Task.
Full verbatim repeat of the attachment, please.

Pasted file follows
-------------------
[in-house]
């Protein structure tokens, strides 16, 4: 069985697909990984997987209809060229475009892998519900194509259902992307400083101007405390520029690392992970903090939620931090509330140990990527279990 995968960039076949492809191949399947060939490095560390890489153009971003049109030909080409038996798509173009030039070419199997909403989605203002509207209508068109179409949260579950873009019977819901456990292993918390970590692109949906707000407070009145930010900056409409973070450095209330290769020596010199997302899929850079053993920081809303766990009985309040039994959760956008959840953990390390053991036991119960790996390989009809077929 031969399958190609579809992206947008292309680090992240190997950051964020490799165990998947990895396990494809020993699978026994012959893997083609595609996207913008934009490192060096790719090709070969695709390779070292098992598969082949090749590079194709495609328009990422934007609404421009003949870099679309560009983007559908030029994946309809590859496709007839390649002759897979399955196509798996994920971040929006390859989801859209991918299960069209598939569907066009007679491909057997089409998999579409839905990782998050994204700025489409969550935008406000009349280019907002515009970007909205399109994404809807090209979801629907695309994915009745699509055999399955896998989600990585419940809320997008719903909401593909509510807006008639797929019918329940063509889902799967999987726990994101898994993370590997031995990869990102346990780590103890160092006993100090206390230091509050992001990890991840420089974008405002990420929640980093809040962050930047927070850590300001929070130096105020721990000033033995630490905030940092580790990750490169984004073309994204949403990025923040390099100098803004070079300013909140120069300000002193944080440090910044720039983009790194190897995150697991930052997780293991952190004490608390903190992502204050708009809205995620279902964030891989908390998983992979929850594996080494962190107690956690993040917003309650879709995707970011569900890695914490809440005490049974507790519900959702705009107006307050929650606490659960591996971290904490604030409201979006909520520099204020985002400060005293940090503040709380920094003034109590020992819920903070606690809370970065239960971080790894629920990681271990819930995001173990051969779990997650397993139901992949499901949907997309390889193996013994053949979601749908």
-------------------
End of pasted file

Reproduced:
[in-house]
């Protein structure tokens, strides 16, 4: 069985697909990984997987209809060229475009892998519900194509259902992307400083101007405390520029690392992970903090939620931090509330140990990527279990 995968960039076949492809191949399947060939490095560390890489153009971003049109030909080409038996798509173009030039070419199997909403989605203002509207209508068109179409949260579950873009019977819901456990292993918390970590692109949906707000407070009145930010900056409409973070450095209330290769020596010199997302899929850079053993920081809303766990009985309040039994959760956008959840953990390390053991036991119960790996390989009809077929 031969399958190609579809992206947008292309680090992240190997950051964020490799165990998947990895396990494809020993699978026994012959893997083609595609996207913008934009490192060096790719090709070969695709390779070292098992598969082949090749590079194709495609328009990422934007609404421009003949870099679309560009983007559908030029994946309809590859496709007839390649002759897979399955196509798996994920971040929006390859989801859209991918299960069209598939569907066009007679491909057997089409998999579409839905990782998050994204700025489409969550935008406000009349280019907002515009970007909205399109994404809807090209979801629907695309994915009745699509055999399955896998989600990585419940809320997008719903909401593909509510807006008639797929019918329940063509889902799967999987726990994101898994993370590997031995990869990102346990780590103890160092006993100090206390230091509050992001990890991840420089974008405002990420929640980093809040962050930047927070850590300001929070130096105020721990000033033995630490905030940092580790990750490169984004073309994204949403990025923040390099100098803004070079300013909140120069300000002193944080440090910044720039983009790194190897995150697991930052997780293991952190004490608390903190992502204050708009809205995620279902964030891989908390998983992979929850594996080494962190107690956690993040917003309650879709995707970011569900890695914490809440005490049974507790519900959702705009107006307050929650606490659960591996971290904490604030409201979006909520520099204020985002400060005293940090503040709380920094003034109590020992819920903070606690809370970065239960971080790894629920990681271990819930995001173990051969779990997650397993139901992949499901949907997309390889193996013994053949979601749908």